Passover is pretty much the only Jewish holiday I can wrap my head around participating in at the moment.

For six years I was a professional Jewish educator. I worked in Jewish communities steeped in text, relationships, and commitment to learning. It was both the simplest and the most difficult professional phase of my life; it made sense that I was a Jewish educator, thanks to years of youth group and camp and Hebrew school teaching. I loved teens and engaging with families and it just felt natural. It was difficult because as a staff member, you see the underbelly of organizations and institutions that you can’t unsee; you know how the sausage gets made and more often than not, it ain’t pretty. And sometimes, that big mouth your Jewish leadership training gives you can get you into trouble.

So I ran. Far away. Sure, I still do some teaching here and there, but my six years on the job have pushed me further from institutional Jewish life, and made my desire to engage with Judaism tepid at best.

It’s sad to me sometimes, because I wonder what I’m missing. Some of it is community. Some of it is learning. Most of it just stems from guilt related to feeling like I am not honoring my family and history.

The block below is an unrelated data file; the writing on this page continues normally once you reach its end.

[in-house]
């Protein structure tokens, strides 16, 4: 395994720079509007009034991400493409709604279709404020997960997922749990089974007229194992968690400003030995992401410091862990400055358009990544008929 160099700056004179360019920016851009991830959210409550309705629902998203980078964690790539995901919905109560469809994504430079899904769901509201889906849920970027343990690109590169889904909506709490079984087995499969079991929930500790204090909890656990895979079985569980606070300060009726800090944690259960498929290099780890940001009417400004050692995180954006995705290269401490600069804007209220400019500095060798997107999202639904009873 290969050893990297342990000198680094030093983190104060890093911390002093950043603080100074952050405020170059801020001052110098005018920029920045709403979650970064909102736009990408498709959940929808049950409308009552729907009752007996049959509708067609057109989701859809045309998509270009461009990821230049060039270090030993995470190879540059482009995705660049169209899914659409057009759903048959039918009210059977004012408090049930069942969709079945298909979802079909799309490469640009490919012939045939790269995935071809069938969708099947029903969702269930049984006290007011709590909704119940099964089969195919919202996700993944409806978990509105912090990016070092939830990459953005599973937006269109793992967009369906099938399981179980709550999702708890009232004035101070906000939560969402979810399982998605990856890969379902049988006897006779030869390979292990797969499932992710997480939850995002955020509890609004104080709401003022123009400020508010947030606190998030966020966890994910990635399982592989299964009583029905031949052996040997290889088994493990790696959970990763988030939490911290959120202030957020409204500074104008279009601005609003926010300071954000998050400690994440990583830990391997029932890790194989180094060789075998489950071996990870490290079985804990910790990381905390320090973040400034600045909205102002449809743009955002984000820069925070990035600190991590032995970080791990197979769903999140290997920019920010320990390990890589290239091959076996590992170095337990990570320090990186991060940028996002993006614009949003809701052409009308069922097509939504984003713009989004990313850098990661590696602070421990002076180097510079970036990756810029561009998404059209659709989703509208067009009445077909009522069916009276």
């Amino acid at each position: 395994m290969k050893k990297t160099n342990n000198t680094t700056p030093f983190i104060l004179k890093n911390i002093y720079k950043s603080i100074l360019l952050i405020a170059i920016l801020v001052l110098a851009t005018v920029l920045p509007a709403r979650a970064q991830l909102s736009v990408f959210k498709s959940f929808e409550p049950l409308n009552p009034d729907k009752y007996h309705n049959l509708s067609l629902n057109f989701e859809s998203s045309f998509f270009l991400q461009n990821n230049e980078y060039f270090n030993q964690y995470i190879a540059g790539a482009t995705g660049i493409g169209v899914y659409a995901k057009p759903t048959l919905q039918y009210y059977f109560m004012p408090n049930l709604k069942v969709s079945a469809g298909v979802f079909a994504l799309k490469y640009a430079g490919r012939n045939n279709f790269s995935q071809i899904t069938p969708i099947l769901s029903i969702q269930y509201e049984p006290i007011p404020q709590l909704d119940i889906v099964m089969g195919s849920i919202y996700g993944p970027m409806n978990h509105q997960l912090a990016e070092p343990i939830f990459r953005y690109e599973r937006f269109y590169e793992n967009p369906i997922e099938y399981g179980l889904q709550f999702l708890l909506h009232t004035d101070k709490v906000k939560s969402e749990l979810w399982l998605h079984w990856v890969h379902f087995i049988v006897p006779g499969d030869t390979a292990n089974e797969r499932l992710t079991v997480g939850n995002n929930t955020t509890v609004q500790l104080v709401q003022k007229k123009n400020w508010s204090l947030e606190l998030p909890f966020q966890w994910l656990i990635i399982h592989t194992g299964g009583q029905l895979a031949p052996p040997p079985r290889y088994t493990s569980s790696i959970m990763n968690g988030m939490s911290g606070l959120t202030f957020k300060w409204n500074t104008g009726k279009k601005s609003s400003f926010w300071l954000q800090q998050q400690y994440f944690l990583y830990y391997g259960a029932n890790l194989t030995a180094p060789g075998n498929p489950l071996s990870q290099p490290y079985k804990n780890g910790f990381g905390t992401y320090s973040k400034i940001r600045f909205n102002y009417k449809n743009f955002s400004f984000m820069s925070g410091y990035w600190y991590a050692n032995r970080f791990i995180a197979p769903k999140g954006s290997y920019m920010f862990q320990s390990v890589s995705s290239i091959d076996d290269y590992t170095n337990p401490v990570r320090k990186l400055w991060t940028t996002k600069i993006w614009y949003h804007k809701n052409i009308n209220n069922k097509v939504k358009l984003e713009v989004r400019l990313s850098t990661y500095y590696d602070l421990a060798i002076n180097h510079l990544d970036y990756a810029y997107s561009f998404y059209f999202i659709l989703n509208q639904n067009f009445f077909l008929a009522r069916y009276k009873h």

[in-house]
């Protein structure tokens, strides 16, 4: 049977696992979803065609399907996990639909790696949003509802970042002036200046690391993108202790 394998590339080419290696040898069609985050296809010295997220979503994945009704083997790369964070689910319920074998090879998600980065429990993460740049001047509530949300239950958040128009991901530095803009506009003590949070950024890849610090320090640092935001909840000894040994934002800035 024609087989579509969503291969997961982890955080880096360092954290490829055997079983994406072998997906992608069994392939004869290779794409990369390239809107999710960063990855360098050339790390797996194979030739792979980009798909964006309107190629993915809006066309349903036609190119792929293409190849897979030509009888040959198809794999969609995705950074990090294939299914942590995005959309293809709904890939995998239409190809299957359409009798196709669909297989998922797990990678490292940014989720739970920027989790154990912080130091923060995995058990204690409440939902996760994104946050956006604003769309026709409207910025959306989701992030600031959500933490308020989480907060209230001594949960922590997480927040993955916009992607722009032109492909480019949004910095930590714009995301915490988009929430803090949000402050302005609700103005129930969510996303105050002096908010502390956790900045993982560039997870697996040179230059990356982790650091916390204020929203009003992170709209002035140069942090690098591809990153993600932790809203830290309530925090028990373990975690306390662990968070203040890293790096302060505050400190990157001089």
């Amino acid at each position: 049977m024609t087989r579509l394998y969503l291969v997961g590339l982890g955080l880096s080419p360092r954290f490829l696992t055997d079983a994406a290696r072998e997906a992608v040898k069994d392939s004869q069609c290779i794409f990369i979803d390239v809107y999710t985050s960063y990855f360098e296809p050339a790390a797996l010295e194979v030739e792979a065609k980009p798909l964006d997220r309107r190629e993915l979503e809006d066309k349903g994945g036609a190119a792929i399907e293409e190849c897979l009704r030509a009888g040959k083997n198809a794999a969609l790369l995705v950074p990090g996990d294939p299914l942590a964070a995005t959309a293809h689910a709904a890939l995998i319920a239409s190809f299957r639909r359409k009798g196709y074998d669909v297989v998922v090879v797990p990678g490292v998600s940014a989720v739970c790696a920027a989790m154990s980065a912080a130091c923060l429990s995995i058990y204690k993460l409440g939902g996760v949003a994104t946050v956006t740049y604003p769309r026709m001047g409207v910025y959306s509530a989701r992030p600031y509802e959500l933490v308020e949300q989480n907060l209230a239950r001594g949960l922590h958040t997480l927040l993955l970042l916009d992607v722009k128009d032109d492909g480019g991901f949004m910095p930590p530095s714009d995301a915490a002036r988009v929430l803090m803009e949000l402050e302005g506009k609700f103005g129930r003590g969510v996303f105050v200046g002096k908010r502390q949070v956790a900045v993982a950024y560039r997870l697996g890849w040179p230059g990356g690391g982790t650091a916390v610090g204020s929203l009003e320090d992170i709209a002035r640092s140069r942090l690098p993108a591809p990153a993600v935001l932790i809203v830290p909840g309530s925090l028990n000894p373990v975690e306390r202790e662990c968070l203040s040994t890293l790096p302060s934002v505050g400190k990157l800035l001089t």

But Passover feels different. It sort of always has; as a child I sat at Rabbi Larry Kushner’s seder, coloring and singing and yawning as we debated and discussed the Haggadah. I learned life lessons from Noa and Lev and Zack (like how to properly drink Slivovitz, and how to sing “Who Knows One?” as fast as possible). As a young adult I compiled a Hagaddah with a friend for a seder on the floor in his Chapel Hill apartment. And now, my parents host first night and I lead the seder. I create our booklet (shout out to and we stumble through prayers, recite poetry, sing through a wine-y haze.

Passover is about liberation from slavery and redemption and rebellion against an evil dictator. It is without a doubt our most political holiday; then, I guess, it is no wonder it feels safe to me. This is the holiday when we are forced to look our history in the face, to remember the pain of oppression and then turn our gaze outward at what in the world needs to be remedied. This has been going on for decades; colleagues recalled being invited to a black/Jewish seder in Newton three decades ago and the emotion they felt participating in a ritual with such a beautiful narrative. 

So, it’s not a surprise this is the one holiday I dive deeply into. Where my Judaism may in many ways feel removed and make me sad, this holiday reminds me of who we are, and who we can be; a people committed to justice for all of humanity, a people who fight for equity and liberation, and a people who want more than just “enough.”

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